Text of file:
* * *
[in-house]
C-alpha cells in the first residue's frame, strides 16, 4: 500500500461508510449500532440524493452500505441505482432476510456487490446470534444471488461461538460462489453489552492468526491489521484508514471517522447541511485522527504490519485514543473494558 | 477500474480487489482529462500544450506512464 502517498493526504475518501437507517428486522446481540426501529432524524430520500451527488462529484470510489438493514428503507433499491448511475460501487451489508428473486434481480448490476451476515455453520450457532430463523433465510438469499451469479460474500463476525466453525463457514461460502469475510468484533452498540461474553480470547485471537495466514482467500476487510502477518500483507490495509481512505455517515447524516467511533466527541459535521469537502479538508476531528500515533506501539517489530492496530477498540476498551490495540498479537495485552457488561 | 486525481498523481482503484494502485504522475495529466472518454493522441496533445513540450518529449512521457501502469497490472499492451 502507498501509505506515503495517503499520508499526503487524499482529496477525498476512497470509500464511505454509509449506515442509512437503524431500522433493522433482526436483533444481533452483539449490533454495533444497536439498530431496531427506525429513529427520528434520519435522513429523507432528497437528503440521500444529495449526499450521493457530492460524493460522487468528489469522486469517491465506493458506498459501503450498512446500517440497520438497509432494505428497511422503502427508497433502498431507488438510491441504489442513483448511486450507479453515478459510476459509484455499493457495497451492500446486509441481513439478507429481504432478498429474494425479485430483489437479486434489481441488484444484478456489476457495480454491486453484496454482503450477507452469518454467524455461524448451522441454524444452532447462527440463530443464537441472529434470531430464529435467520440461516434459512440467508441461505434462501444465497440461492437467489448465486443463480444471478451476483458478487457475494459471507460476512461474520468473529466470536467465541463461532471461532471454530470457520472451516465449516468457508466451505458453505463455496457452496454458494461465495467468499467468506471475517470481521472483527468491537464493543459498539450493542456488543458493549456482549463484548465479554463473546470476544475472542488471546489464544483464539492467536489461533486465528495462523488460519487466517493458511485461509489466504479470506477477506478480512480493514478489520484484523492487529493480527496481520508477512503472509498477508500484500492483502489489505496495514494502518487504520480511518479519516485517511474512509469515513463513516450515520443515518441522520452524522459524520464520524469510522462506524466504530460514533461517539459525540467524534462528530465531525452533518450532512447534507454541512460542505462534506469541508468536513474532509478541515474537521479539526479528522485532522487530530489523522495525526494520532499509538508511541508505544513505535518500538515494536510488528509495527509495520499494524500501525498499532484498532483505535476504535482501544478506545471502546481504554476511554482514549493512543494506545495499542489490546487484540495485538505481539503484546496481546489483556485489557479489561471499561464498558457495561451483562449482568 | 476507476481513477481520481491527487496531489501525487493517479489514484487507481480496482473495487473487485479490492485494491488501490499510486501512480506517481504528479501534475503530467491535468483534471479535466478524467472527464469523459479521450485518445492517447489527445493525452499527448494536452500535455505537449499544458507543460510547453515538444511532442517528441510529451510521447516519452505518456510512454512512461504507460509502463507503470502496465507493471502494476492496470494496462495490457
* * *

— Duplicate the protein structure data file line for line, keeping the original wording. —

[in-house]
C-alpha cells in the first residue's frame, strides 16, 4: 500500500461508510449500532440524493452500505441505482432476510456487490446470534444471488461461538460462489453489552492468526491489521484508514471517522447541511485522527504490519485514543473494558 | 477500474480487489482529462500544450506512464 502517498493526504475518501437507517428486522446481540426501529432524524430520500451527488462529484470510489438493514428503507433499491448511475460501487451489508428473486434481480448490476451476515455453520450457532430463523433465510438469499451469479460474500463476525466453525463457514461460502469475510468484533452498540461474553480470547485471537495466514482467500476487510502477518500483507490495509481512505455517515447524516467511533466527541459535521469537502479538508476531528500515533506501539517489530492496530477498540476498551490495540498479537495485552457488561 | 486525481498523481482503484494502485504522475495529466472518454493522441496533445513540450518529449512521457501502469497490472499492451 502507498501509505506515503495517503499520508499526503487524499482529496477525498476512497470509500464511505454509509449506515442509512437503524431500522433493522433482526436483533444481533452483539449490533454495533444497536439498530431496531427506525429513529427520528434520519435522513429523507432528497437528503440521500444529495449526499450521493457530492460524493460522487468528489469522486469517491465506493458506498459501503450498512446500517440497520438497509432494505428497511422503502427508497433502498431507488438510491441504489442513483448511486450507479453515478459510476459509484455499493457495497451492500446486509441481513439478507429481504432478498429474494425479485430483489437479486434489481441488484444484478456489476457495480454491486453484496454482503450477507452469518454467524455461524448451522441454524444452532447462527440463530443464537441472529434470531430464529435467520440461516434459512440467508441461505434462501444465497440461492437467489448465486443463480444471478451476483458478487457475494459471507460476512461474520468473529466470536467465541463461532471461532471454530470457520472451516465449516468457508466451505458453505463455496457452496454458494461465495467468499467468506471475517470481521472483527468491537464493543459498539450493542456488543458493549456482549463484548465479554463473546470476544475472542488471546489464544483464539492467536489461533486465528495462523488460519487466517493458511485461509489466504479470506477477506478480512480493514478489520484484523492487529493480527496481520508477512503472509498477508500484500492483502489489505496495514494502518487504520480511518479519516485517511474512509469515513463513516450515520443515518441522520452524522459524520464520524469510522462506524466504530460514533461517539459525540467524534462528530465531525452533518450532512447534507454541512460542505462534506469541508468536513474532509478541515474537521479539526479528522485532522487530530489523522495525526494520532499509538508511541508505544513505535518500538515494536510488528509495527509495520499494524500501525498499532484498532483505535476504535482501544478506545471502546481504554476511554482514549493512543494506545495499542489490546487484540495485538505481539503484546496481546489483556485489557479489561471499561464498558457495561451483562449482568 | 476507476481513477481520481491527487496531489501525487493517479489514484487507481480496482473495487473487485479490492485494491488501490499510486501512480506517481504528479501534475503530467491535468483534471479535466478524467472527464469523459479521450485518445492517447489527445493525452499527448494536452500535455505537449499544458507543460510547453515538444511532442517528441510529451510521447516519452505518456510512454512512461504507460509502463507503470502496465507493471502494476492496470494496462495490457